Between welcoming new-comers and valuing old-timers
We’re often told to keep an eye out for visitors and chat to someone we don’t know after Church; so we try not to spend all our time with the comfortable, familiar faces we know, for fear of isolating newer members. But, if we are heavily focussed on greeting the new, then we may end up side-lining those who have been coming for years. Regulars need someone to talk to as much as newbies. Sometimes the after-church teas and coffees can even be more awkward for someone who is known in the church that has no-one to talk to. How do you start a conversation with someone you see every week but know nothing about?
It’s a balancing act between investing in the new-comers, and appreciating the old-timers.
Between excellence and inclusion
I always want to encourage others to join in and try something they haven’t done before. Leading the prayers, joining the worship band, making teas and coffees. It’s great to include people, especially those who are new or on the fringes. But it’s hard to keep up a level of excellency if the serving teams are always full of beginners. It can be great to have the kids playing the drums enthusiastically in the worship band; but 5 weeks in a row, it can become a little wearing. What about serving the Lord with excellence – giving him the best of our musicians and preachers and servers? Then again, if our service is only ever done by ‘the best’, it can be a pretty intimidating environment to ‘have-a-go’ in!
It’s a balancing act between striving for excellence, and striving to be inclusive.
Between tradition and trying new things
Hymns vs. modern songs. Written vs. spontaneous prayers. Spoken liturgy vs. personal testimonies. With such an eclectic mix of ages, preferences, cultures and experiences, it’s near impossible to please everybody (though we still try!). The meaty truths contained in hymns and liturgy are too precious to just be thrown away to make room for the new. And yet, there’s no denying that the language and form of these beautiful traditions is widely inaccessible for a contemporary audience of younger or ‘un-churched’ people. Is there room in the service for both Doris’ favourite hymn, and the latest Bethel release that the youth group love?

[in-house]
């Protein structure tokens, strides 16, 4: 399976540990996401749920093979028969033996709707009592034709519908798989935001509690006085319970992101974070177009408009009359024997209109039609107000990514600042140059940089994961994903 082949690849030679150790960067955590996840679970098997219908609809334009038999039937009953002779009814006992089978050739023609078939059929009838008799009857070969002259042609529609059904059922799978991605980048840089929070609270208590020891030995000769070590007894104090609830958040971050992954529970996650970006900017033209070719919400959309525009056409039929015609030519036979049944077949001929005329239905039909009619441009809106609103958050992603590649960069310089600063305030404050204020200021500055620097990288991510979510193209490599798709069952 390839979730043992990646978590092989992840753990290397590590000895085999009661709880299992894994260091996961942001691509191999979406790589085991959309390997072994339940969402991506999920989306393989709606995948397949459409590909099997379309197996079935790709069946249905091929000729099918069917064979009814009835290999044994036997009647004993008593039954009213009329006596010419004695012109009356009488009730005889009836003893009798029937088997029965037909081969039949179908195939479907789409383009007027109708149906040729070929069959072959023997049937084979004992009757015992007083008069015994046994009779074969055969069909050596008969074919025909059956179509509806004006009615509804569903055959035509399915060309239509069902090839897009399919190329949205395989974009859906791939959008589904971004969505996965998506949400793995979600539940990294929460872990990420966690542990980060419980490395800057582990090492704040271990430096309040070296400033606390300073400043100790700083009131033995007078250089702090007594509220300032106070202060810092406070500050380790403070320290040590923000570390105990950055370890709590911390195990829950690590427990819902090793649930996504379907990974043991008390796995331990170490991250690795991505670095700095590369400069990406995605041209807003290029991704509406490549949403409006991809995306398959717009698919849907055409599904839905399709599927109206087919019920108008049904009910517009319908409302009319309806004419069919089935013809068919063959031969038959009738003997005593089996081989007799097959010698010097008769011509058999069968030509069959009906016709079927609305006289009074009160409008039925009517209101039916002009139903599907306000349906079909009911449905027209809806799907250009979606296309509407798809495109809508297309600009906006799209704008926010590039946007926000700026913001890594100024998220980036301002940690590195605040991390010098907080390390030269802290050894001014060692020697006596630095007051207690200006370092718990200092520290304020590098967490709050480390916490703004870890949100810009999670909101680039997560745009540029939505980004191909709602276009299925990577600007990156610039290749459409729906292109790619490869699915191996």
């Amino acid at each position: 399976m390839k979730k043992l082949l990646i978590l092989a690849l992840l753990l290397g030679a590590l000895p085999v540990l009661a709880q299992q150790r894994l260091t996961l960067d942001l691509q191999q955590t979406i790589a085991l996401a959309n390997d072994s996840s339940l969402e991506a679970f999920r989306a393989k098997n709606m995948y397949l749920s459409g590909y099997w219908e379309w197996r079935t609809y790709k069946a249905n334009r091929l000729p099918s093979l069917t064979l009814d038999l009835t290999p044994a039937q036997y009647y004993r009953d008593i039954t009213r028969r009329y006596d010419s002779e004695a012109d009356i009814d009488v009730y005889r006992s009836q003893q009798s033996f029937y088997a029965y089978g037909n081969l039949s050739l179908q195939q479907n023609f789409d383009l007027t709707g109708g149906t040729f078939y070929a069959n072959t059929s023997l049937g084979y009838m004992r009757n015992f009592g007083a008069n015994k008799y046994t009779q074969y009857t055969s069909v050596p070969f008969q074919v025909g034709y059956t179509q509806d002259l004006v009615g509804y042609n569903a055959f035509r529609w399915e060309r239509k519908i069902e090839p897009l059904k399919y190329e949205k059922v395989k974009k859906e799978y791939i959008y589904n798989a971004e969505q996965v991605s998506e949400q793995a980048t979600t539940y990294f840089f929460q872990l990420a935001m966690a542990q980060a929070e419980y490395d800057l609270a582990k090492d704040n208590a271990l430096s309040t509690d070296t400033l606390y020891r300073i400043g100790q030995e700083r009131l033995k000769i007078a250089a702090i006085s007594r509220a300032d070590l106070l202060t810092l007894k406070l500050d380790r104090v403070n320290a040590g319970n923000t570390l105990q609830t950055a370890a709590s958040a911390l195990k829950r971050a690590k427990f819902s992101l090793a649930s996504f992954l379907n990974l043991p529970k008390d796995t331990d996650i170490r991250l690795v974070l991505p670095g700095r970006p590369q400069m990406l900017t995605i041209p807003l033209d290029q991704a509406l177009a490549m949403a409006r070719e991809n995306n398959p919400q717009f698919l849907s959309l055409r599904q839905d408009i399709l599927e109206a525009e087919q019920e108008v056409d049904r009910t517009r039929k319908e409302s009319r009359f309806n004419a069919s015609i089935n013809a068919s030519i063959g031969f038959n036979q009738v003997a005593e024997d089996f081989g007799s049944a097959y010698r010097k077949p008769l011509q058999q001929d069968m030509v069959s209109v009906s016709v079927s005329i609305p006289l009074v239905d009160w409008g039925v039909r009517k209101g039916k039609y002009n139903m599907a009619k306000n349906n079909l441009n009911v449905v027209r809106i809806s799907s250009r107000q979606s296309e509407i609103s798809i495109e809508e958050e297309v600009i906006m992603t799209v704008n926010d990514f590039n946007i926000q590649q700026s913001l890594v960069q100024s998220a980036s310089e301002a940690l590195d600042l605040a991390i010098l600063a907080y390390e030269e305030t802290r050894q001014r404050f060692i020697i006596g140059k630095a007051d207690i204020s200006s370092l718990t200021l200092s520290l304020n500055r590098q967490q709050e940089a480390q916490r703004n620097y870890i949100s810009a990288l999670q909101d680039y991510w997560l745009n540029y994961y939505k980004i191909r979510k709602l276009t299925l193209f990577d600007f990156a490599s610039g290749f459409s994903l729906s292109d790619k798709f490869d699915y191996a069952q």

It’s a balancing act between powerful, old traditions and accessible, modern ideas.
Between making it fun and keeping it reverent
Picture the scene: organ music softly playing, elderly folk peacefully listening, people praying with bowed heads. And in the same room, children running and squealing in delight to see their friends, laughing from the teenagers on each other’s phones, and loud chatting from their parents. But which is right? Should the church be kept in respectful silence in reverence to the Lord? Or should it be a lively, bustling hub of joy and excitement? Somehow, the answer is both. Church is both a place to silently reflect and pray, AND a place to laugh, chat and have fun!
It’s a balancing act between fun and games, and reverent devotion.
Between my health and my sacrifice
Perhaps the balancing act that I find most difficult of all: looking after myself, and serving sacrificially. Nearly every Sunday for the past 18 months I have been doing something at church. And nearly every Sunday for the past 18 months, I have suffered with anxiety before church. I experience terrible stomach pain and racing heart several hours before the service, which often lasts until the end. I’ve wrestled with the tension of wanting to give it all up to make it stop, but also wanting to serve God with my sacrifice of being willing to do anything for Him, despite the cost to self.
It’s a balancing act between serving through sacrifice, and receiving grace to take time out.
All in all, a large dose of grace is needed by everyone to maintain the balancing act of just about managing to keep this whole melting pot of cultures, genders, ages, abilities, tastes, ideals, traditions, and values that we call church, running as smoothly as possible.
What a relief to know that it’s not us balancing it all, but Christ Jesus.
Laura Summers is a Ministry Trainee at Christ Church Sidcup in Greater London. She is a strong advocate for water pistols in church and ‘ordinary’ every-day Christianity (while also excitedly hoping for the extra-ordinary!). She blogs in 50 words or less at www.nutshelltheology.org.